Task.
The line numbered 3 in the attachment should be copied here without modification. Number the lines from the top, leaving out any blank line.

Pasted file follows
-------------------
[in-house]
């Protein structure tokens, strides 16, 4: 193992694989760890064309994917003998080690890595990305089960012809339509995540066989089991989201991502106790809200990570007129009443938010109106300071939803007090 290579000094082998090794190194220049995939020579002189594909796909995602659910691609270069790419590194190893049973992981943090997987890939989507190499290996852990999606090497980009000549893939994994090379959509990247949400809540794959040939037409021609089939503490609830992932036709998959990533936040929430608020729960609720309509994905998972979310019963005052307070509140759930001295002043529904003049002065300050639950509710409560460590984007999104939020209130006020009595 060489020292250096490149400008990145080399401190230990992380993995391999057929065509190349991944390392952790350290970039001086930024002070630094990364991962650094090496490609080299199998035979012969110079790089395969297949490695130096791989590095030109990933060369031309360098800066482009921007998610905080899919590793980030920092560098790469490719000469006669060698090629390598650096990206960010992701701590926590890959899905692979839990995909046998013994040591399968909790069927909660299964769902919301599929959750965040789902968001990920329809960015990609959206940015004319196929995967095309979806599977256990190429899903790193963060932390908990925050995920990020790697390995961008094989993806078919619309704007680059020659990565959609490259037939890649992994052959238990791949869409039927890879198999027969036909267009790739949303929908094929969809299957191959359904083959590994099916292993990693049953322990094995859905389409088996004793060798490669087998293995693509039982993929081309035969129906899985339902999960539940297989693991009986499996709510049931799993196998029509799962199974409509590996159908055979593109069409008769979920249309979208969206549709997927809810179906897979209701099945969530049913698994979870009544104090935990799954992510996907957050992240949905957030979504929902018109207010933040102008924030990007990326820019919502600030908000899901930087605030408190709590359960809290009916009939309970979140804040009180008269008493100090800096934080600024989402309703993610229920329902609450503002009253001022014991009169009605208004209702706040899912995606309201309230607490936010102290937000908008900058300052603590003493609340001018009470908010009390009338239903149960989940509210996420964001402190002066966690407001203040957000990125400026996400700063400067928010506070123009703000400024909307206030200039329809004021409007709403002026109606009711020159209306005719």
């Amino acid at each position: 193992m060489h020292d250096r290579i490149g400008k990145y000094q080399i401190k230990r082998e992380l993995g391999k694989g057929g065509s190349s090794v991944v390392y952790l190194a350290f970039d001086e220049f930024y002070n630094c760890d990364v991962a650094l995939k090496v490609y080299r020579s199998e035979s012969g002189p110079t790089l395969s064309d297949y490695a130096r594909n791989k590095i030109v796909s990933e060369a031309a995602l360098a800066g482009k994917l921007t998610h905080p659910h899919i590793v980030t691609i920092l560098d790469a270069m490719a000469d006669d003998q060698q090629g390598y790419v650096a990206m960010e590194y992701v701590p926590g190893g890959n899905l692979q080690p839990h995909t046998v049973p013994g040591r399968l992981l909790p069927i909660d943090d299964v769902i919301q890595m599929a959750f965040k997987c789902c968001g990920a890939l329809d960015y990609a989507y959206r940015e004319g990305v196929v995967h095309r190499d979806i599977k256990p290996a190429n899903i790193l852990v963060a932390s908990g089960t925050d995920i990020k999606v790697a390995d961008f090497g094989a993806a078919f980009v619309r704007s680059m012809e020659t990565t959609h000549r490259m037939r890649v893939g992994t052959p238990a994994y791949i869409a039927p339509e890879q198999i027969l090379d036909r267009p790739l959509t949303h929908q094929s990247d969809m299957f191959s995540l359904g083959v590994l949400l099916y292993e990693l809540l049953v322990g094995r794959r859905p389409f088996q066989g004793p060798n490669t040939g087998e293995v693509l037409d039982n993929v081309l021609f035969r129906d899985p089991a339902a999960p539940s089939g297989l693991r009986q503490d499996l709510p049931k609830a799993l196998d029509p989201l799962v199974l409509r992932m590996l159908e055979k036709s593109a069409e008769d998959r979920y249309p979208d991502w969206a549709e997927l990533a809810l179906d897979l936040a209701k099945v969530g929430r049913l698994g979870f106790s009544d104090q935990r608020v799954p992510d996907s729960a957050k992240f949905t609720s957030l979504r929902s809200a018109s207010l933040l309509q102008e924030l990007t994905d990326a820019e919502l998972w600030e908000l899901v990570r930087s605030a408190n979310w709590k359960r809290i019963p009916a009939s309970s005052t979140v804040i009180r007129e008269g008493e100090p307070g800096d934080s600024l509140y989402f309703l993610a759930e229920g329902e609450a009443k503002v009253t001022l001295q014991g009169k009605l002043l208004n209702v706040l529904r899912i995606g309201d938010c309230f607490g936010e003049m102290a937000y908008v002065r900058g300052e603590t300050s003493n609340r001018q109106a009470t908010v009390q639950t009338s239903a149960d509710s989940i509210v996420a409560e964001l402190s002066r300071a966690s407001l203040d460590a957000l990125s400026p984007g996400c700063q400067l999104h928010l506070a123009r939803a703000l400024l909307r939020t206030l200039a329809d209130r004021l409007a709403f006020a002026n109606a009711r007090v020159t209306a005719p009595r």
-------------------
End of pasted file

């Amino acid at each position: 193992m060489h020292d250096r290579i490149g400008k990145y000094q080399i401190k230990r082998e992380l993995g391999k694989g057929g065509s190349s090794v991944v390392y952790l190194a350290f970039d001086e220049f930024y002070n630094c760890d990364v991962a650094l995939k090496v490609y080299r020579s199998e035979s012969g002189p110079t790089l395969s064309d297949y490695a130096r594909n791989k590095i030109v796909s990933e060369a031309a995602l360098a800066g482009k994917l921007t998610h905080p659910h899919i590793v980030t691609i920092l560098d790469a270069m490719a000469d006669d003998q060698q090629g390598y790419v650096a990206m960010e590194y992701v701590p926590g190893g890959n899905l692979q080690p839990h995909t046998v049973p013994g040591r399968l992981l909790p069927i909660d943090d299964v769902i919301q890595m599929a959750f965040k997987c789902c968001g990920a890939l329809d960015y990609a989507y959206r940015e004319g990305v196929v995967h095309r190499d979806i599977k256990p290996a190429n899903i790193l852990v963060a932390s908990g089960t925050d995920i990020k999606v790697a390995d961008f090497g094989a993806a078919f980009v619309r704007s680059m012809e020659t990565t959609h000549r490259m037939r890649v893939g992994t052959p238990a994994y791949i869409a039927p339509e890879q198999i027969l090379d036909r267009p790739l959509t949303h929908q094929s990247d969809m299957f191959s995540l359904g083959v590994l949400l099916y292993e990693l809540l049953v322990g094995r794959r859905p389409f088996q066989g004793p060798n490669t040939g087998e293995v693509l037409d039982n993929v081309l021609f035969r129906d899985p089991a339902a999960p539940s089939g297989l693991r009986q503490d499996l709510p049931k609830a799993l196998d029509p989201l799962v199974l409509r992932m590996l159908e055979k036709s593109a069409e008769d998959r979920y249309p979208d991502w969206a549709e997927l990533a809810l179906d897979l936040a209701k099945v969530g929430r049913l698994g979870f106790s009544d104090q935990r608020v799954p992510d996907s729960a957050k992240f949905t609720s957030l979504r929902s809200a018109s207010l933040l309509q102008e924030l990007t994905d990326a820019e919502l998972w600030e908000l899901v990570r930087s605030a408190n979310w709590k359960r809290i019963p009916a009939s309970s005052t979140v804040i009180r007129e008269g008493e100090p307070g800096d934080s600024l509140y989402f309703l993610a759930e229920g329902e609450a009443k503002v009253t001022l001295q014991g009169k009605l002043l208004n209702v706040l529904r899912i995606g309201d938010c309230f607490g936010e003049m102290a937000y908008v002065r900058g300052e603590t300050s003493n609340r001018q109106a009470t908010v009390q639950t009338s239903a149960d509710s989940i509210v996420a409560e964001l402190s002066r300071a966690s407001l203040d460590a957000l990125s400026p984007g996400c700063q400067l999104h928010l506070a123009r939803a703000l400024l909307r939020t206030l200039a329809d209130r004021l409007a709403f006020a002026n109606a009711r007090v020159t209306a005719p009595r």